DM That, you’re gonna have to ask God about that. ‘Cause all I know is I set them on the table and they just open up and just tell me what the people are and what to tell them what their future holds.
JV You just do it and somehow it works and you’re not sure how.
DM Yeah, exactly.
JV Ok. How do people use this for bad? Are there people out there? I know you’re supposed to use it for good.
DM Good. Yeah.
JV Are there ways you could use it for bad? Are there people out there using a similar gift in bad ways?
DM Yeah. I don’t, ok, but there is a lot that do.
JV Ok. And then how do you feel about what happens people die?
DM Now that you brought that up that’s another thing a lot of people is scared to come to a fortune teller; that’s the way I’m gonna put it, Ok? They’re afraid to come to a fortune teller and to have their palms read or the cards ‘cause you might tell them when they’re gonna die or something. But the cards never tell them when they’re gonna die, but if somebody did pass away already the cards or the palms will tell them that they lost somebody in their family. Yeah.
JV What are the most common things people come to ask you about?
DM Jobs, love affairs, money, and to get their life on the right track.
JV What do you think is the number one thing they ask about?
DM Mostly love.
JV Mostly love. So it’s mostly everyday type concerns that they’re wondering?
DM Yeah. And each person has a different reading and they’re all not alike. Yeah.
JV Do you think there are other people out there with your gift that are in other religions? Maybe like a Muslim.
DM There are all kinds of people, OK? There is. See, I don’t like to complain on anybody or to condemn anybody. So, for the fact we do have one here in town.
DM We do have one. She’s only been here for maybe before Christmas. She don’t have a sign, she’s running undercover. But she’ll advertise on the radio, she’ll advertise in the paper - she’s in the paper right now. All she does is the money. That’s all. Several people went to her, and she claims she can read the crystals. She charges people $75. When they go in there she don’t read the crystals. All she tells them, “you’re a good person, you’re an honest person.” Out the door you go. She done took their poor money and gone. She claims she can tell you about your love affair and all that and she don’t. I don’t charge that much. I know there are a lot of poor people here. She charges from $75 to $50.
JV Do you think she’s a sham artist?
DM Yeah. She is. One lady came up here to me about a month ago, she went there ‘cause she’s in the paper advertising. And she went there and she ended up charging the women $150 but the woman didn’t have that much. The woman came to me and asked me. I told her I can’t help you. I said, “if you want your money back, you either go to the cops or go back to her and ask her for the money.” She got $92 from her. Now the lady tries to call her to get her money back and she won’t answer the phone. See what I mean?
JV Right. Are there places or times when your gift works better than others?
DM No.
JV It just always works no matter what.
DM Yeah, exactly.
JV Have you ever had times when you haven’t been able to see into peoples future or have there been times when it hasn’t worked as well?
DM No. It always works. The only thing is I can’t read minds. Nobody can see my future and I can’t see for my kids either, so that’s the only problem I have. I don’t know what’s gonna happen tomorrow for me but I can let somebody else know what they’re gonna receive tomorrow.
JV Ok. What kind of things do you tell people.
DM The past, the present, and the future.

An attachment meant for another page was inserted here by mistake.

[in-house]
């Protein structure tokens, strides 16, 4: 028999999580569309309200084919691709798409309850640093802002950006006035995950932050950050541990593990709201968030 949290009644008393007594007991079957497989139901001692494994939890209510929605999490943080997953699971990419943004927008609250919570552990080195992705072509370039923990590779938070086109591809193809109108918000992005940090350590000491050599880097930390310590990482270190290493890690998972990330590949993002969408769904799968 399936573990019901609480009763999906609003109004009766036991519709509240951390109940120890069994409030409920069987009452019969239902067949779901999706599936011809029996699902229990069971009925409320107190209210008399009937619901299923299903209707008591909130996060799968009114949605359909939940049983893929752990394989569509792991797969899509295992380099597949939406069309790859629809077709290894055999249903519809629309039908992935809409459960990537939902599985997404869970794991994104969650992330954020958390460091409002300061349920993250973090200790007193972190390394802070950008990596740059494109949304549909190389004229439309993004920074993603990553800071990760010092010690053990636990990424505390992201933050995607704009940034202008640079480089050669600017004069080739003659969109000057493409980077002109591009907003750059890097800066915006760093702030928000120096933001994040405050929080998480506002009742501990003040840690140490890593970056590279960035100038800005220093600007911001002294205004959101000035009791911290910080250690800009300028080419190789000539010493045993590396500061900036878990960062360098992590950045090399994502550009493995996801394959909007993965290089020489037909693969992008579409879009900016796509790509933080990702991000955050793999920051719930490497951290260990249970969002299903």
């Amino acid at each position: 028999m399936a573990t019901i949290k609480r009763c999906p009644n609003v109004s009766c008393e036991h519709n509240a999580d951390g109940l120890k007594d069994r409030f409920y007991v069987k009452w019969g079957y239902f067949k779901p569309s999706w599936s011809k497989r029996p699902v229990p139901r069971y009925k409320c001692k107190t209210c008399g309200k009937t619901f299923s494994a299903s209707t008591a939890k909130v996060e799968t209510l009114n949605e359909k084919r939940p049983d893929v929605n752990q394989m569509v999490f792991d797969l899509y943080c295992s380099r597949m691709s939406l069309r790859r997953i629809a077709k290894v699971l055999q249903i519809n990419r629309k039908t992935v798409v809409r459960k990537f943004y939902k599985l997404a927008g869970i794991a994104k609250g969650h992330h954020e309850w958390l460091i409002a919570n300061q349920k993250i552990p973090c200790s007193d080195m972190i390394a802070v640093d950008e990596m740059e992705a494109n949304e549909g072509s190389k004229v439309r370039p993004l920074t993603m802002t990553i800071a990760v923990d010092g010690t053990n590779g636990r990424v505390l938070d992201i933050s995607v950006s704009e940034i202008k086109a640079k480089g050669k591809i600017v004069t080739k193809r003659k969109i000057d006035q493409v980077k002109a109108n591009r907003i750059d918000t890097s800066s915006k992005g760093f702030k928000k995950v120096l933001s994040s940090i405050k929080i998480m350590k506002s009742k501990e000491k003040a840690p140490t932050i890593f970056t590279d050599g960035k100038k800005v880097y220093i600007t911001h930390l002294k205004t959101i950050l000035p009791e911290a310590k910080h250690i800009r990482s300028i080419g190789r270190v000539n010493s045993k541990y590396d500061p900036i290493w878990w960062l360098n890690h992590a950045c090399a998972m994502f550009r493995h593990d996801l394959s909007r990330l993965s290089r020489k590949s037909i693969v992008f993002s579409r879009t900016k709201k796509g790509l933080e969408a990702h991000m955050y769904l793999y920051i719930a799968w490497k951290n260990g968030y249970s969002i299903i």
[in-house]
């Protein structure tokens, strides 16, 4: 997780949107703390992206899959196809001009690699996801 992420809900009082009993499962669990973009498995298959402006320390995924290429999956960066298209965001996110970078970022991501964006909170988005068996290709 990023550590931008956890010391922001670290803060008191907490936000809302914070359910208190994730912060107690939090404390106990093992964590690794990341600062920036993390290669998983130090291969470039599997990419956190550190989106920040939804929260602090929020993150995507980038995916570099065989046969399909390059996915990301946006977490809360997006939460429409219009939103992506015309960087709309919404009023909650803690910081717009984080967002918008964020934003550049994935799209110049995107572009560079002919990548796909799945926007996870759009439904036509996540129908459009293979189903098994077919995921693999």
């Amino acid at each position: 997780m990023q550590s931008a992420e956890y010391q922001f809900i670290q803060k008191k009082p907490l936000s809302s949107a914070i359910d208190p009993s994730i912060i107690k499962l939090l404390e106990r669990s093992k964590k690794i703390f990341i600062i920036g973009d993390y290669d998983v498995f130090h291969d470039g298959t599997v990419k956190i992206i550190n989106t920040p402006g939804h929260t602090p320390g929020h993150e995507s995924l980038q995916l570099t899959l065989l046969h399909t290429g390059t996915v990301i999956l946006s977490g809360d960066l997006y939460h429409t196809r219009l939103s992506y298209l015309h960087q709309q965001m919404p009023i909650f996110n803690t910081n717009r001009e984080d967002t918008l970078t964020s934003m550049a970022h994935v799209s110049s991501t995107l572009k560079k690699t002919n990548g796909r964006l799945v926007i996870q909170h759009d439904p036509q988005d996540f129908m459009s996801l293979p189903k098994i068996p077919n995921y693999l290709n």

JV Ok. Like what would you say, if someone comes in here and asks you for love advice.
DM We gotta read the cards or we gotta read the palms.
JV And then you…
DM And then we go ahead from there. Yeah.
JV Okay. And you’ll tell them if it works well or if it’s gonna work out or not or if they should leave that person or not.
DM Exactly. Yes. If they have a future with this person they’ll continue; if not they have to go on with their life. Yeah.
JV Wonderful. That’s pretty much all the questions I have. Do you have anything else to add?
DM Nothing. I’m here 24 hours a day. I am.
JV I really appreciate your time.
DM This house here, I’ve been here 30 years.
JV I’m pretty new. In town since January.
DM Where you from?
JV I’m from Washington DC.
DM I’m not sorry I have seen the whole world. A lot of people think I’m Spanish. I’m not Spanish, I’m Romanian. My parents came from Hungary.
JV Is this a gift that runs in your family?
DM Well, yeah it does. But a lot of times. I only have one daughter that reads. I have five kids. The others don’t have it.
JV Does your daughter still practice?
DM Yeah. She’s in Arkansas.
JV Wonderful. Thank you very much
DM You’re welcome.
JV You’ve been very nice.
DM Exactly.
JV One last question: who taught you to read the Tarot cards?
DM My grandmother.


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Tuesday, January 02, 2007


So I hear that resolutions are going out of style, that fewer people these days are actually making resolutions. I imagine some people see it as a sign of being more realistic about their chances of making real, lasting changes, but I see it as a sign of real loss to being human. If change is not possible, if the way things are have no real chance of improving, then you have the idea that you are only being acted upon rather than possessing the chance to change the future, hopefully in a positive way. As Paulo Freire (more on him coming soon) might say, you've gone from a position of being the Subject to the Object, a rather depressing move.

So here are my resolutions for the new year, in the spirit of one who still believes that humanity can be humanizing rather than robotic:

1. Get in better shape
So this one is rather common, maybe even mundane, but I do believe how you treat your body has theological implications.

2. Use more discernment in my relationships
Hey, I don't hear people who are "older" say they wish that they had worked more, or had holed up in a cave by themselves.

3. Live social justice
It's a hot topic right now, but I see far too many people speaking up about it rather than living it. This one may be the hardest of all three. I hope that you will help me think about the implications and sacrifices that may be required...